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Submitted by caroline on Sun, 2020-08-23 10:32

Farewell to our beloved Patron and champion of the arts Sir Ken Robinson

We are devastated to hear of the passing of our Patron Sir Ken Robinson. Sir Ken was one of our most treasured supporters of our work at The Place and of dance, its place in the world and within life and humanity. Skilfully speaking on behalf of this 'always least respected discipline within the arts', he was one of the most influential and important advocators for the value of creativity in education, proficiently arguing for a wider perception of intelligence, ability and talent outside of the narrow concepts within formal education systems. 

Sir Ken discovered The Place whilst living locally as a PhD student and became a life-long friend, ambassador and Patron, always available to listen and help guide and so deeply generous with his time and intellect. Only last year, he visited us for an animated conversation about the inherent value of dance as part of our 50th anniversary celebrations. His Cohan Lecture “Why Dance is as important as Maths”, delivered at The Place in 2016 remains the most watched video on our channel. His brilliant mind and quick-witted humour could engage and ignite anyone to listen and to discover the joy of learning. He shared his wisdom and wealth of experience generously, always curious, and always with tremendous charm and joy for life. He had an inimitable gift to translate complex ideas into the most delicious anecdotal amuse bouche, while effortlessly revealing great truths; every lecture, every talk or casual conversation a eureka moment of discovery that would enrich and transform the listener, that made you think as well as feel – and of course, laugh. That he used his great influence and esteem to advocate for dance and creative education was our absolute privilege – and now an immense loss. Our thoughts are with his wonderful family, his wife, children, and grandchild. 

"I first met Ken when with LCDT we toured in the early & 70s. He was in the Theatre Department at Warwick University at that time and was very taken by how we generated excitement in his students. Of course we were, as an organisation, exactly what he was teaching: a place where you could find your element. 
Although his message is clear, well understood and accepted by everyone who hears it, it is so easily forgotten in the comparative safety of academic marking and needs to be constantly reenforced. I hope someone else will take his place and continue his invaluable work." Sir Robert (Bob) Cohan, Founder of The Place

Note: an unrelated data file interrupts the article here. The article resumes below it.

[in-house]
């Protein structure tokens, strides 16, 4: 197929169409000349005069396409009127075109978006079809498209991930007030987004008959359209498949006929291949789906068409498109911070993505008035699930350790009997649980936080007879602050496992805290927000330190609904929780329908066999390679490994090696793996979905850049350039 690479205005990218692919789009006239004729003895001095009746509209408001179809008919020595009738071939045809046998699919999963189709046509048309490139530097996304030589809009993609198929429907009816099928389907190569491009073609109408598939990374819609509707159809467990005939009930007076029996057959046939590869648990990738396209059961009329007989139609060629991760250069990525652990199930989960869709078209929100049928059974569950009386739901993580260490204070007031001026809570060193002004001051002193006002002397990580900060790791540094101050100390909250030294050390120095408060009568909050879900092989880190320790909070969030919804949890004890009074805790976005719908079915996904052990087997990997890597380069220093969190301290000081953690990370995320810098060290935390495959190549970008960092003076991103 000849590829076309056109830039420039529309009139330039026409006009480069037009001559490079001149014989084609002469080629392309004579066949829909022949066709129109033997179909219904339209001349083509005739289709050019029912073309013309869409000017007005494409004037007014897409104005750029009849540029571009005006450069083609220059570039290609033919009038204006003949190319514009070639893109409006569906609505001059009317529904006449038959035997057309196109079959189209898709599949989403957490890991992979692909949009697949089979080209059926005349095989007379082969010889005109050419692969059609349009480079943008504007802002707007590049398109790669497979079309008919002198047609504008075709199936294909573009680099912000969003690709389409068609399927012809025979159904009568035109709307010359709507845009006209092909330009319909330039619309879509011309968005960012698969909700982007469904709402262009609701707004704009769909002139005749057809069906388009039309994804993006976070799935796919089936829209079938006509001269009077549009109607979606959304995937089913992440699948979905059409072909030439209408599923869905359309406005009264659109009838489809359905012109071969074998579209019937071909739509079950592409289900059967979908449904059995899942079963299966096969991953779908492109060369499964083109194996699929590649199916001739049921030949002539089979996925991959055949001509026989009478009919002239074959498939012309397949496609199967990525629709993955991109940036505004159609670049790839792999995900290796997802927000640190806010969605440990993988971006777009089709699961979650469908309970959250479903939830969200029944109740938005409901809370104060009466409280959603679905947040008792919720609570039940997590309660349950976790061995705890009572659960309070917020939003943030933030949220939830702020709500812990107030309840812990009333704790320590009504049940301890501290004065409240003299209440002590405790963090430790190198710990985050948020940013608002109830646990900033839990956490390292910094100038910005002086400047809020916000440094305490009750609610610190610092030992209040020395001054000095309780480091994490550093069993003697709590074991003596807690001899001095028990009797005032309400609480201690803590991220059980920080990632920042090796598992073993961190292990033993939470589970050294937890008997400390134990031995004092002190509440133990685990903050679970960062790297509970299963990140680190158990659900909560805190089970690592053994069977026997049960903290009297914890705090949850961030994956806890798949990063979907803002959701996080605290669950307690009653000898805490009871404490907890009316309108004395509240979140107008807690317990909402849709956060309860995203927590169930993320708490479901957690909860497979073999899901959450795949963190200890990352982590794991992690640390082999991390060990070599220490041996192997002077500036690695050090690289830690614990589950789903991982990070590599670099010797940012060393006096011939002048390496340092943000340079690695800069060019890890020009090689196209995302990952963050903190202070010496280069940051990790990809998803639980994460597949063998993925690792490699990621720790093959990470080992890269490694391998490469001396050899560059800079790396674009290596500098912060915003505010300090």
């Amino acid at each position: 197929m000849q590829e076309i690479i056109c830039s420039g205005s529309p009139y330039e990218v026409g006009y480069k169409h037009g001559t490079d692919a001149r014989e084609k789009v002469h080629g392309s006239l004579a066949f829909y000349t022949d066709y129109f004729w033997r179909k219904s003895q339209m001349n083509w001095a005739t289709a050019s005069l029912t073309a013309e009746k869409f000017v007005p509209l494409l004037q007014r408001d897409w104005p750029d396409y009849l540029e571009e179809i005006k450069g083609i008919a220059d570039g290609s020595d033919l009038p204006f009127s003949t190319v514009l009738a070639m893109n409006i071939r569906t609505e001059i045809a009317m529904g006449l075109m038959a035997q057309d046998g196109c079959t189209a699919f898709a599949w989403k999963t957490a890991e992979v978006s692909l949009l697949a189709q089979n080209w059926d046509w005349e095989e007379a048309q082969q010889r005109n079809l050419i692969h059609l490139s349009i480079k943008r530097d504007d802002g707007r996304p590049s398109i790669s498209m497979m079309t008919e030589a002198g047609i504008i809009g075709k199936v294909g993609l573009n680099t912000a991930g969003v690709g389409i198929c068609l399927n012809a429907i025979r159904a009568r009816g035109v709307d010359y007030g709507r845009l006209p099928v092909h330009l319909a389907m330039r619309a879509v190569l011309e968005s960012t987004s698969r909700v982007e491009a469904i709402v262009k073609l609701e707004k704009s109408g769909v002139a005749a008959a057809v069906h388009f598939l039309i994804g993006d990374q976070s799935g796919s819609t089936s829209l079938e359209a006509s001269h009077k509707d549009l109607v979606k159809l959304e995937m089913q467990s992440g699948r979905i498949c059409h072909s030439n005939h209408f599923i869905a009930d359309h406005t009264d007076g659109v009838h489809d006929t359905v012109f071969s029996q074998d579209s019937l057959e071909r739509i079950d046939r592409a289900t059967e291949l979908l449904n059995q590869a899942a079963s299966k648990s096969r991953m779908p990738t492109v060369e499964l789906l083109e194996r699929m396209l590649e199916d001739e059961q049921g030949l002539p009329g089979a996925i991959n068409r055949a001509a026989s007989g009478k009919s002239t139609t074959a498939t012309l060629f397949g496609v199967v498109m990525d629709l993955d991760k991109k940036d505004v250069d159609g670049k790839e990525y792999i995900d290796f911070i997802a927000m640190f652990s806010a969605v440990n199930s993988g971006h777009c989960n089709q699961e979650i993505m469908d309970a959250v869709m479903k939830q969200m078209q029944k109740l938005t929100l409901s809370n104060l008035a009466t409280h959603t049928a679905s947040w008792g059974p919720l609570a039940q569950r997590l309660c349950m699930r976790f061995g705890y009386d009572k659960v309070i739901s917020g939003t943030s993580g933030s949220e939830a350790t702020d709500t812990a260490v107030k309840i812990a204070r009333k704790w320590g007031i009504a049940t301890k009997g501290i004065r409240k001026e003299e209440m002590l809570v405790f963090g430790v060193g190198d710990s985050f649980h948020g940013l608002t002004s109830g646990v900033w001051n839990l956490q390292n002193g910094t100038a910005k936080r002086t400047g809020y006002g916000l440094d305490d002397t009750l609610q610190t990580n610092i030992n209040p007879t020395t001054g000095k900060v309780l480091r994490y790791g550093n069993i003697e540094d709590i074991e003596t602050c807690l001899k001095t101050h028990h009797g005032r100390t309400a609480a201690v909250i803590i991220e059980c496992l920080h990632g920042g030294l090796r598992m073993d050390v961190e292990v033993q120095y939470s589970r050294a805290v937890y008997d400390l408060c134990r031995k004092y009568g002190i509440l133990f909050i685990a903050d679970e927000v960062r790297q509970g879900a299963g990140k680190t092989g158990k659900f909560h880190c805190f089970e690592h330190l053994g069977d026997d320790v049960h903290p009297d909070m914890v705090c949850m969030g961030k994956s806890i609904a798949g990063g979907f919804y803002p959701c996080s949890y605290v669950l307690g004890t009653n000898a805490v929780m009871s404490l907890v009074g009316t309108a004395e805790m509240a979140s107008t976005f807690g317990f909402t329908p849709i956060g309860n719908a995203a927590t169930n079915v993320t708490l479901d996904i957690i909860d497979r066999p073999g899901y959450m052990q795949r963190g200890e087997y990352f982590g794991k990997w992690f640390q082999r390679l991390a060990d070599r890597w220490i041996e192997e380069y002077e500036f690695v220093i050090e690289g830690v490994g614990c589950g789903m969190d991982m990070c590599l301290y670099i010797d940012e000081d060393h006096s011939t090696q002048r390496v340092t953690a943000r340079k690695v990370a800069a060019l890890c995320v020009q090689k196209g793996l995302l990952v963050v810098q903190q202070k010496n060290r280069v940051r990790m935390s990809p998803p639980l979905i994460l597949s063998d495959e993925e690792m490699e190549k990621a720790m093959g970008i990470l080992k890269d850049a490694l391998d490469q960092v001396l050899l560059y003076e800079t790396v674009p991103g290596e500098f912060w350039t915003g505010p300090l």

“Sir Ken Robinson has touched the lives of millions through his unique understanding of creativity, the world and of people. For many in the arts who have felt marginalised or misunderstood, Sir Ken made you feel that you belonged,  that you had a place and your work was needed. His philosophy on creativity and cultural education,  bought to life by his lectures that made us laugh and reflect in equal measure - are unparalleled and unsurpassed. Now more than ever, it is beholden upon those of us who benefitted from Sir Ken’s great wisdom and inspiration to carry forward his legacy about the importance of a creative life. We will however, miss him endlessly. - Clare Connor, Chief Executive of The Place

"I was so incredibly sad to hear the news that Sir Ken Robinson had died. He was one of the most inspirational creative thinkers I’ve had the pleasure and privilege to meet, and such a beautiful human being. I was thrilled when he agreed to become a Patron of The Place. I remember him sitting in my office when I asked him. I thought he’d want to go away and think about it, and suggested as such, but he turned his head and looked quizzically at the photo of The Place’s founder, Robin Howard CBE, on my wall, who had two walking sticks. Sir Ken looked down at his own walking stick and then at me, saying with a twinkle in his eye, that he thought The Place should always have at least one dignified person with a stick, firmly attached to it. Alongside his great intellect Sir Ken had such a great sense of humour - both reasons I expect, why he and Sir Robert Cohan got on so well, and why any time spent in my namesake’s company, was not only an inspiration, but almost inevitably full of laughter & joy. He will be deeply missed by so very many. My heartfelt condolences go to Sir Ken’s family and loved ones, from ‘the other Ken’." - Kenneth Olumuyiwa Tharp CBE, Director, The Africa Centre (former Chief Executive of The Place, 2007-2016).



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